Not all endorsements are welcome according to this recent story from WSJ.com:
When You’re Here, You’re Family —
But What About a Playboy Model?
Olive Garden Has Mixed Feelings
About Its Biggest Celebrity Fan
By REBECCA DANA
Kendra Wilkinson, a Playboy cover model, television star and one of Hugh Hefner’s three live-in girlfriends, professes deep love for the Olive Garden Italian restaurant chain.
The feeling isn’t mutual.
To the consternation of Olive Garden’s marketers, who have spent millions crafting the franchise’s family-friendly image, the 23-year-old adult-entertainment star and aspiring real-estate mogul repeatedly uses her spotlight to rave about its midprice eateries. Ms. Wilkinson hoists Olive Garden doggie bags in the air and extols its chicken parmigiana. She once scandalized European diners by declaring the Olive Garden preferable to any restaurants in Italy.
Ms. Wilkinson, whose tan skin and blonde-white hair project classic California, isn’t on the payroll. She is a rogue brand ambassador: a celebrity who is genuinely, publicly devoted to a product or service, even if he or she doesn’t quite embody the values that the brand’s managers may be trying to convey.
Executives at Olive Garden declined to discuss the uninvited spokesmodel. One official says the company has tried to walk a fine line with its response, maintaining the chain’s wholesome image without alienating potential customers. “I don’t feel comfortable talking about this…because it is a complicated issue for the brand,” says Michele Kay, executive vice president of WPP Group’s Grey advertising firm, which handles the Olive Garden account.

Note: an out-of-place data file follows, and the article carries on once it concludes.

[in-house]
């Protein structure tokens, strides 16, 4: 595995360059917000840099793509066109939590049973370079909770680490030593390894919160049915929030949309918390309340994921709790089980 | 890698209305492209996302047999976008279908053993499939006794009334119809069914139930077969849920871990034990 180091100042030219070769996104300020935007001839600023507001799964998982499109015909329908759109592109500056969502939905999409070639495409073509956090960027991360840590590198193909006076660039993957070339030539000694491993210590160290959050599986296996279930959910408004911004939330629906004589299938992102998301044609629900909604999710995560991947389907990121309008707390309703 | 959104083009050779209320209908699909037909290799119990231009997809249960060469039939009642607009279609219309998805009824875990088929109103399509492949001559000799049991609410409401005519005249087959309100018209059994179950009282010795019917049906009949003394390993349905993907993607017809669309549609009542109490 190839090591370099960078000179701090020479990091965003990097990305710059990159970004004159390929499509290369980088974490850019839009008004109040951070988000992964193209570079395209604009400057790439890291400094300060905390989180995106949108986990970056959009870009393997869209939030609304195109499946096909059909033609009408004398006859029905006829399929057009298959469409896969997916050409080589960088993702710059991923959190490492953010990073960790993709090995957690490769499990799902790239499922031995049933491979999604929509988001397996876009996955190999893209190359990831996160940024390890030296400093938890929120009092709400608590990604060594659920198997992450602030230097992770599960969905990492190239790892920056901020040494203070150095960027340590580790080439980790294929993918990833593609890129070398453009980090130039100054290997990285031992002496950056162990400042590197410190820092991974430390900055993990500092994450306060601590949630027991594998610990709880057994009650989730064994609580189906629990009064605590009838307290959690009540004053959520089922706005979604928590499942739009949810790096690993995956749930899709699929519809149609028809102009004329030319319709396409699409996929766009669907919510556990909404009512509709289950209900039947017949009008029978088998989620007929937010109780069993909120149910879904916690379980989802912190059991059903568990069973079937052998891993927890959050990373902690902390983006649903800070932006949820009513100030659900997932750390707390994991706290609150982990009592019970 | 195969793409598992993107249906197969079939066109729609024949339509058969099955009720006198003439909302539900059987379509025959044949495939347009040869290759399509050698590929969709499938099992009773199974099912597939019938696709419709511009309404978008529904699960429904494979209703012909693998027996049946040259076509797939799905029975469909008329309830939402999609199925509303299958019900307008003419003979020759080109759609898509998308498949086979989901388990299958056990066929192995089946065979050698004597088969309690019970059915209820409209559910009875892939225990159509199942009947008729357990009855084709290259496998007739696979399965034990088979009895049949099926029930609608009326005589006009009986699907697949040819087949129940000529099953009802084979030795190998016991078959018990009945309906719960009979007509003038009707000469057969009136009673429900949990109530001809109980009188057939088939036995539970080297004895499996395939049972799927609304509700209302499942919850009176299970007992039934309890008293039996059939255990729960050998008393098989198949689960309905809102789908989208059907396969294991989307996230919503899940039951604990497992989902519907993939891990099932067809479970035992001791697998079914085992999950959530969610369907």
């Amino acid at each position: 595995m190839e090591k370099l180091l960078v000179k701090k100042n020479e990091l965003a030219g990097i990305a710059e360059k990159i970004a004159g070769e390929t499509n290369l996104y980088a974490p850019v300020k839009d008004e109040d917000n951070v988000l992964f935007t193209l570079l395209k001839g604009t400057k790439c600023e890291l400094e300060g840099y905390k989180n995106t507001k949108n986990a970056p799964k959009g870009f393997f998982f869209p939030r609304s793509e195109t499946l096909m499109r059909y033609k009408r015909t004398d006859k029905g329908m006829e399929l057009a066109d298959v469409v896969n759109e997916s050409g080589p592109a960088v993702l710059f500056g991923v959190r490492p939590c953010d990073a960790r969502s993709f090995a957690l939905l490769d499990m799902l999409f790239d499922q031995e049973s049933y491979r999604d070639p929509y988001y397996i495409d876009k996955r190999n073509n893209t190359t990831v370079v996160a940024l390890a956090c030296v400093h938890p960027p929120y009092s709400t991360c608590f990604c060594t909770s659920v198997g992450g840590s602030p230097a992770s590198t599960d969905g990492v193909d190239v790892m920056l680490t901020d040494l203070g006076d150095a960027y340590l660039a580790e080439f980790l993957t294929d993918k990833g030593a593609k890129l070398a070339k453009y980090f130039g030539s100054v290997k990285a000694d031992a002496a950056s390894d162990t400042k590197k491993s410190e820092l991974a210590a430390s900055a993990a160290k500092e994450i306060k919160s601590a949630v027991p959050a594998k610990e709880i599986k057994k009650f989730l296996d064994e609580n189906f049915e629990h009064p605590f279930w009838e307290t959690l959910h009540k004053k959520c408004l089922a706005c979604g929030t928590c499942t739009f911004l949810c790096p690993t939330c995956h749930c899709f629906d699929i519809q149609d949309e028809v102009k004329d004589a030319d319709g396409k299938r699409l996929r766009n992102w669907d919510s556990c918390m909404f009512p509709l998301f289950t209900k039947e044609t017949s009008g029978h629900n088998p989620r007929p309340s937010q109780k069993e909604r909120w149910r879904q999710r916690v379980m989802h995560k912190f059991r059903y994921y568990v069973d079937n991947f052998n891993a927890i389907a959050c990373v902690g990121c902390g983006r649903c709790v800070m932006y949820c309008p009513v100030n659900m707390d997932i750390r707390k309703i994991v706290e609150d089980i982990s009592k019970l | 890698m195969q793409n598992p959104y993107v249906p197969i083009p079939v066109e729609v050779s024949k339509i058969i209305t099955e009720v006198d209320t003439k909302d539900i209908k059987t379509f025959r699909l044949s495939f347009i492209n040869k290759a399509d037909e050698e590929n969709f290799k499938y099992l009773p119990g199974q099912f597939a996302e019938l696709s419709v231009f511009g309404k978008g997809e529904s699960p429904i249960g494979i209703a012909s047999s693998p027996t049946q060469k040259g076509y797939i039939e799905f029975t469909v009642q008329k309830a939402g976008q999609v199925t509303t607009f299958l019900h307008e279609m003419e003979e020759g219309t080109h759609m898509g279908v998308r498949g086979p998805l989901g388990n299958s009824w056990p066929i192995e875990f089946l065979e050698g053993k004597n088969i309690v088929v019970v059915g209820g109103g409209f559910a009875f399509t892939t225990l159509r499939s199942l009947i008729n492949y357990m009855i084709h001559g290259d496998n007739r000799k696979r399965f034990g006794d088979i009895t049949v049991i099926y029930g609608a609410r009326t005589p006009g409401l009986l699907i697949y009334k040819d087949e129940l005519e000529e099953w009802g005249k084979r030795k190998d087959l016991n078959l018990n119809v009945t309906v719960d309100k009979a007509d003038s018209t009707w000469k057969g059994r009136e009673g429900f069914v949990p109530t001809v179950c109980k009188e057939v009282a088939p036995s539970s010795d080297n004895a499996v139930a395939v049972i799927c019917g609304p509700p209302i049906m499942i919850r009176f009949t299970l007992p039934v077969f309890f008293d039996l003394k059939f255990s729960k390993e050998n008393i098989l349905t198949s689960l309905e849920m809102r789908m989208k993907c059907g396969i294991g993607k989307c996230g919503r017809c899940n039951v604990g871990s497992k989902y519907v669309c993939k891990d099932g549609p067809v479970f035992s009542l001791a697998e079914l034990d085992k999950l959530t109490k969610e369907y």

Ms. Wilkinson says that when she started praising the restaurant on television and on her very popular MySpace page, it never crossed her mind what the folks at Olive Garden might think. “I don’t speak about it to get paid for it,” she says. “I speak about it because I love it. I understand they’re a family restaurant, but I think it can’t hurt them to have a little spice.”
As media outlets fragment and the advertising landscape grows cluttered, companies are increasingly realizing the value of a popular star’s sincere — and unpaid — endorsement of a product. In 2003, Thai Union Frozen PCL’s Chicken of the Sea capitalized on a big pop-culture moment by inviting singer Jessica Simpson to visit their offices. Ms. Simpson had just made headlines for wondering aloud, on national television, whether the canned product contained chicken or tuna.